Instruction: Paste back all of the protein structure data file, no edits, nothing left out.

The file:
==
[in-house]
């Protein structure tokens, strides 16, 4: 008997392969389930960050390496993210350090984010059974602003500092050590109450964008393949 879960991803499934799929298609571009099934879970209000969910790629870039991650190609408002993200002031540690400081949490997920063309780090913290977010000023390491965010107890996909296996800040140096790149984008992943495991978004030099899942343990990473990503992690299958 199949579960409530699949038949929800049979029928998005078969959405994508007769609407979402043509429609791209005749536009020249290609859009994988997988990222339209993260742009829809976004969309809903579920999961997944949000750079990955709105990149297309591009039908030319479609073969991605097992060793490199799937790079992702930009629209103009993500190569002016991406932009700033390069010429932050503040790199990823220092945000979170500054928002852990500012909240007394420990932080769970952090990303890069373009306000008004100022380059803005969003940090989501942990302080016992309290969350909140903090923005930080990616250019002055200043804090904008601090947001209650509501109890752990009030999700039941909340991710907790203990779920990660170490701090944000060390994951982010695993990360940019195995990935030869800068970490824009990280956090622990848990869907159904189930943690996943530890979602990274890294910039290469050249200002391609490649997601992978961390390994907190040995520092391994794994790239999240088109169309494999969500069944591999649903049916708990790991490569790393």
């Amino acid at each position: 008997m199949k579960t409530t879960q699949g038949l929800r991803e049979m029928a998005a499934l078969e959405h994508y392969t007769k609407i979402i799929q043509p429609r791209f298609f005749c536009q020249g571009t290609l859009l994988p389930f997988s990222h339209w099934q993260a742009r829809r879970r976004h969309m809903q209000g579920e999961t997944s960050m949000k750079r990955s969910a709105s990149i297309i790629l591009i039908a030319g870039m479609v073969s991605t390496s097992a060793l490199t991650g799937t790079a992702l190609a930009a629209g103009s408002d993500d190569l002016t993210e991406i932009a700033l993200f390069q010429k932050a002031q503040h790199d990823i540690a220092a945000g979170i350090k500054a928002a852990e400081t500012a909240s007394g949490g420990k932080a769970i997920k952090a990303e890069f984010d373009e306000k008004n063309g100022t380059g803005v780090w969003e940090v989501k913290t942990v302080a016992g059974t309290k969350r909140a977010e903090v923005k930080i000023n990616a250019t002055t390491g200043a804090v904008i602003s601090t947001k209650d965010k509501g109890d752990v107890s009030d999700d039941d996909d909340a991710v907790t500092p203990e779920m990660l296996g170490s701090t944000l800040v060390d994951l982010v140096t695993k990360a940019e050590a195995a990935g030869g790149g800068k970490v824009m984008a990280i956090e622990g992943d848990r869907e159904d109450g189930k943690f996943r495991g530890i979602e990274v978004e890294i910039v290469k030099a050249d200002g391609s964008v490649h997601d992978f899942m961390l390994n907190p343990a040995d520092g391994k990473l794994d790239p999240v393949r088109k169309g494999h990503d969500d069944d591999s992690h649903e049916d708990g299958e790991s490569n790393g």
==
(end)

[in-house]
């Protein structure tokens, strides 16, 4: 008997392969389930960050390496993210350090984010059974602003500092050590109450964008393949 879960991803499934799929298609571009099934879970209000969910790629870039991650190609408002993200002031540690400081949490997920063309780090913290977010000023390491965010107890996909296996800040140096790149984008992943495991978004030099899942343990990473990503992690299958 199949579960409530699949038949929800049979029928998005078969959405994508007769609407979402043509429609791209005749536009020249290609859009994988997988990222339209993260742009829809976004969309809903579920999961997944949000750079990955709105990149297309591009039908030319479609073969991605097992060793490199799937790079992702930009629209103009993500190569002016991406932009700033390069010429932050503040790199990823220092945000979170500054928002852990500012909240007394420990932080769970952090990303890069373009306000008004100022380059803005969003940090989501942990302080016992309290969350909140903090923005930080990616250019002055200043804090904008601090947001209650509501109890752990009030999700039941909340991710907790203990779920990660170490701090944000060390994951982010695993990360940019195995990935030869800068970490824009990280956090622990848990869907159904189930943690996943530890979602990274890294910039290469050249200002391609490649997601992978961390390994907190040995520092391994794994790239999240088109169309494999969500069944591999649903049916708990790991490569790393």
């Amino acid at each position: 008997m199949k579960t409530t879960q699949g038949l929800r991803e049979m029928a998005a499934l078969e959405h994508y392969t007769k609407i979402i799929q043509p429609r791209f298609f005749c536009q020249g571009t290609l859009l994988p389930f997988s990222h339209w099934q993260a742009r829809r879970r976004h969309m809903q209000g579920e999961t997944s960050m949000k750079r990955s969910a709105s990149i297309i790629l591009i039908a030319g870039m479609v073969s991605t390496s097992a060793l490199t991650g799937t790079a992702l190609a930009a629209g103009s408002d993500d190569l002016t993210e991406i932009a700033l993200f390069q010429k932050a002031q503040h790199d990823i540690a220092a945000g979170i350090k500054a928002a852990e400081t500012a909240s007394g949490g420990k932080a769970i997920k952090a990303e890069f984010d373009e306000k008004n063309g100022t380059g803005v780090w969003e940090v989501k913290t942990v302080a016992g059974t309290k969350r909140a977010e903090v923005k930080i000023n990616a250019t002055t390491g200043a804090v904008i602003s601090t947001k209650d965010k509501g109890d752990v107890s009030d999700d039941d996909d909340a991710v907790t500092p203990e779920m990660l296996g170490s701090t944000l800040v060390d994951l982010v140096t695993k990360a940019e050590a195995a990935g030869g790149g800068k970490v824009m984008a990280i956090e622990g992943d848990r869907e159904d109450g189930k943690f996943r495991g530890i979602e990274v978004e890294i910039v290469k030099a050249d200002g391609s964008v490649h997601d992978f899942m961390l390994n907190p343990a040995d520092g391994k990473l794994d790239p999240v393949r088109k169309g494999h990503d969500d069944d591999s992690h649903e049916d708990g299958e790991s490569n790393g």